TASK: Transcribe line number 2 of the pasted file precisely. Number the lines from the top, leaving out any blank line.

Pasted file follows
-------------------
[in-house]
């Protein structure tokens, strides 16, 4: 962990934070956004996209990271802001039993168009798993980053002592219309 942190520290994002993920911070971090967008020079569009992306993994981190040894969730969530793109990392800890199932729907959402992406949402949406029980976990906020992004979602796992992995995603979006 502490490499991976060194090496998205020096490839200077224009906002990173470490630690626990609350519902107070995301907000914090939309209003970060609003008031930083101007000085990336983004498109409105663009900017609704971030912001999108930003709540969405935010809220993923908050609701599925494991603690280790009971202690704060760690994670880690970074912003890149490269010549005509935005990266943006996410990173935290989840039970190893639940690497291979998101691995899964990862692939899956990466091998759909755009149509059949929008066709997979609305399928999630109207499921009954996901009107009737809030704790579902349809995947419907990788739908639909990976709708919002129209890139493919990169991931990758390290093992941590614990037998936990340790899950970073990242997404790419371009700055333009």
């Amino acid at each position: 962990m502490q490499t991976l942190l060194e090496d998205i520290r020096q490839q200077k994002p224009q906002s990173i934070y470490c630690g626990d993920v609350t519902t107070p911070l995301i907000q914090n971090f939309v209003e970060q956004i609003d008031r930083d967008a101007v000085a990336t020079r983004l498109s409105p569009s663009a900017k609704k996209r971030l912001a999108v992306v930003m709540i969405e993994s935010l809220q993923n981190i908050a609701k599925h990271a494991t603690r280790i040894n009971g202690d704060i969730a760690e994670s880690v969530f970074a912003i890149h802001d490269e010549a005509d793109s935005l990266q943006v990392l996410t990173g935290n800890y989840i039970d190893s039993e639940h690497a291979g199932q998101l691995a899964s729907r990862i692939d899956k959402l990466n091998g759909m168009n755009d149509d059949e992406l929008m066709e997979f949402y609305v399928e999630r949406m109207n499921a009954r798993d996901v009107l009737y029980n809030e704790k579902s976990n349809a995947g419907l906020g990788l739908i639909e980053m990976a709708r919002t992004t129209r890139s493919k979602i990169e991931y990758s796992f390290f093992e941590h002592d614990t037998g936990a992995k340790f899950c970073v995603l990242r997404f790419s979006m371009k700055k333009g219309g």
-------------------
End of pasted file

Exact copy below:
């Protein structure tokens, strides 16, 4: 962990934070956004996209990271802001039993168009798993980053002592219309 942190520290994002993920911070971090967008020079569009992306993994981190040894969730969530793109990392800890199932729907959402992406949402949406029980976990906020992004979602796992992995995603979006 502490490499991976060194090496998205020096490839200077224009906002990173470490630690626990609350519902107070995301907000914090939309209003970060609003008031930083101007000085990336983004498109409105663009900017609704971030912001999108930003709540969405935010809220993923908050609701599925494991603690280790009971202690704060760690994670880690970074912003890149490269010549005509935005990266943006996410990173935290989840039970190893639940690497291979998101691995899964990862692939899956990466091998759909755009149509059949929008066709997979609305399928999630109207499921009954996901009107009737809030704790579902349809995947419907990788739908639909990976709708919002129209890139493919990169991931990758390290093992941590614990037998936990340790899950970073990242997404790419371009700055333009």